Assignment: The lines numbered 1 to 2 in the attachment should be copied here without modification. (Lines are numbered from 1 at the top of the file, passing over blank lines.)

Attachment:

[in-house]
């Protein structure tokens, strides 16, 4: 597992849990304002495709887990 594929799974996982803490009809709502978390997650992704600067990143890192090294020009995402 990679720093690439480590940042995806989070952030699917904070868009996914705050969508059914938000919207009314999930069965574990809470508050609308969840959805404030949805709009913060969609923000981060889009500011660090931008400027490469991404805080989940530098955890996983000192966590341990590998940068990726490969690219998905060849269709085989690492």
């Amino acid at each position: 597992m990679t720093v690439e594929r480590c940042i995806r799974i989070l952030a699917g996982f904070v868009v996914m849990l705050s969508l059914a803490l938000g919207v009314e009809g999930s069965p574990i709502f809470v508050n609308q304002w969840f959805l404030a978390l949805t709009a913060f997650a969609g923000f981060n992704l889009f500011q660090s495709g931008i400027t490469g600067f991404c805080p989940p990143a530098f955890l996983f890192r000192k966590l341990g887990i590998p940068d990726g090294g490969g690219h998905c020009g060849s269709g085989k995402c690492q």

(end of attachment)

[in-house]
């Protein structure tokens, strides 16, 4: 597992849990304002495709887990 594929799974996982803490009809709502978390997650992704600067990143890192090294020009995402 990679720093690439480590940042995806989070952030699917904070868009996914705050969508059914938000919207009314999930069965574990809470508050609308969840959805404030949805709009913060969609923000981060889009500011660090931008400027490469991404805080989940530098955890996983000192966590341990590998940068990726490969690219998905060849269709085989690492």